If you are missing one or several teeth, one of the options your dentist might suggest is replacing the tooth with a dental bridge. Unlike an implant, which replaces the tooth both below and above the gumline, a bridge only replaces the visible crown portion of your tooth. If you're like most people, you're going to have a few questions as your dental bridge treatment approaches. Here are the answers!
1. How will the bridge stay in place?
There is a common misconception that dental bridges are removable. They really are not, although your dentist can remove them if needed. The bridge will attach to two crowns -- each of which is placed on a tooth on either side of the gap. That's why the device is called a bridge; it bridges the two remaining teeth. The bridge itself is attached to the crowns with a special dental cement.
2. Will you need more than one bridge if you are missing multiple teeth?
This depends on where in your mouth the missing teeth are located. If you are missing two teeth in a row, your dentist will use one bridge to replace both of them. The bridge will simply hold two false teeth. If the teeth are on opposite sides of your mouth, on the other hand, you will need one bridge for each gap. Your dentist will probably insert the bridges at the same time, since this approach means they'll only have to anesthetize you once.
3. Will you be awake when the bridge is inserted?
Yes! Having a bridge put in place is nothing like having an implant put into place. The dentist will not need to cut into your gums or perform any sort of surgery. They will use a local anesthetic, like lidocaine, to numb the area around the teeth to be worked on. Then, they will grind down the enamel on the teeth bordering the gap. This makes space for the crowns. Next, they will put the crowns in place, following by the bridge itself.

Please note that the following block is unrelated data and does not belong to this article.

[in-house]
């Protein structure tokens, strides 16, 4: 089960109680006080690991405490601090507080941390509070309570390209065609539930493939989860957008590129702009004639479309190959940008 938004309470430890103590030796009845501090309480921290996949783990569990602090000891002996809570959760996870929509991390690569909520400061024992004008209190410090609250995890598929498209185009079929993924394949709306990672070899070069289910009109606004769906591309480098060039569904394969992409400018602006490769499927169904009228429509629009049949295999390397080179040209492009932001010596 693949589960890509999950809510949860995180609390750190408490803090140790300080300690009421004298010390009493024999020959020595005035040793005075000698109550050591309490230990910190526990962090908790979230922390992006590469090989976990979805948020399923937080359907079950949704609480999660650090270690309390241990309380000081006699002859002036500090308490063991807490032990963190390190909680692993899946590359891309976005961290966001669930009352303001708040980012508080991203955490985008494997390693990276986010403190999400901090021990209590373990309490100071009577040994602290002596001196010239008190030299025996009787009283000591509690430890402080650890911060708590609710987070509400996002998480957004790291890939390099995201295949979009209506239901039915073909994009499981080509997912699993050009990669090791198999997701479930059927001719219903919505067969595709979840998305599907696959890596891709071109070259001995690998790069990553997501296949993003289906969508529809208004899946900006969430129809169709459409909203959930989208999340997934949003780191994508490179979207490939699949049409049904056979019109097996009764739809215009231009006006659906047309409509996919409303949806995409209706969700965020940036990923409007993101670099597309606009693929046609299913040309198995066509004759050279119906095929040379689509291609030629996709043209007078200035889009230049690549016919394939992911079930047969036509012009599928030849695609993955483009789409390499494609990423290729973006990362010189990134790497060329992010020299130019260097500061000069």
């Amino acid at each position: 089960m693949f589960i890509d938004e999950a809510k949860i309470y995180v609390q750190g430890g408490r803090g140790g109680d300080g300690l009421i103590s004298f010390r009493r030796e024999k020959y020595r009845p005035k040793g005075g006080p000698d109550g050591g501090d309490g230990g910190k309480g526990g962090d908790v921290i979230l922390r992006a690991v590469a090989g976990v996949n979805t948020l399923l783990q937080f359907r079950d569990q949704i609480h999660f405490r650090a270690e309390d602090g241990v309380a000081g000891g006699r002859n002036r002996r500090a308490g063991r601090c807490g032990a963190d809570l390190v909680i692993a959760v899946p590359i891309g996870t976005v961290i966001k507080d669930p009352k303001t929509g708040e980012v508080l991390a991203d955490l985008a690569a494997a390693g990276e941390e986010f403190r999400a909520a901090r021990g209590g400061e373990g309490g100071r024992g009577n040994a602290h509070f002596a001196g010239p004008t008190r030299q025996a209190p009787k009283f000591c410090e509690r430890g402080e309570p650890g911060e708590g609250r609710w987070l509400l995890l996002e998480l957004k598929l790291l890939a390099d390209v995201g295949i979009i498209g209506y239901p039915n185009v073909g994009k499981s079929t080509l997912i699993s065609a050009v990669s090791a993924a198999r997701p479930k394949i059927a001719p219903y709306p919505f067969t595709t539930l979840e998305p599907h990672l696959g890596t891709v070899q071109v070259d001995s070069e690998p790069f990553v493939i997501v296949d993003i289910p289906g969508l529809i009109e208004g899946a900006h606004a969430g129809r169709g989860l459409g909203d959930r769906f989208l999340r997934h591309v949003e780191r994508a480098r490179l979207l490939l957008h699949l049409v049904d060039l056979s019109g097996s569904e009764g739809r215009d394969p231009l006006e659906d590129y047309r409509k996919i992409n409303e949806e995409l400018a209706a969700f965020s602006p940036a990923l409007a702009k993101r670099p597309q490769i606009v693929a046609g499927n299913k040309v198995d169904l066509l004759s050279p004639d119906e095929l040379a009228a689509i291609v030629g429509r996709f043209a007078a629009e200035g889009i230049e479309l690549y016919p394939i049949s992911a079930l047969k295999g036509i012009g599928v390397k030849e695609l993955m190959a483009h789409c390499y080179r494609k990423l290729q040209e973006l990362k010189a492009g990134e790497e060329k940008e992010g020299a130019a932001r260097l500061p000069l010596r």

4. How many appointments will you need?
Some dentists will perform the bridge procedure across two appointments. During the first appointment, your teeth will be measured, your enamel filed down, and temporary crowns put into place. During the second appointment, they'll attach the permanent crowns and bridge. They need the time in between appointments to send your information to the lab and have the crowns and bridge made.
If your dentist has in-house crown and bridge-making equipment, they may do the entire procedure in one appointment. You'll simply need to wait around for a half hour or so while the devices are being made.
5. Are bridges permanent?
Most people consider bridges semipermanent. If you are quite young, you may eventually need to have the bridge replaced due to wear. Some people just need to have the bridge removed and recemented in place to keep it strong. Expect to wear your bridge for at least 10 years without the need for replacement or recementing.
6. Will people be able to tell if you have a bridge?
In most cases, a bridge won't be obvious unless someone looks at you closely. The false teeth used today, along with the crowns, are typically made with tooth-colored porcelain. Porcelain is less likely to stain than tooth enamel, so over time, your bridge tooth may end up lighter in color than your other teeth. However, a whitening treatment can help rebalance the colors and make your bridge less obvious.
Hopefully, your biggest questions about dental bridges have now been answered! If you have any remaining questions, talk to your dentist.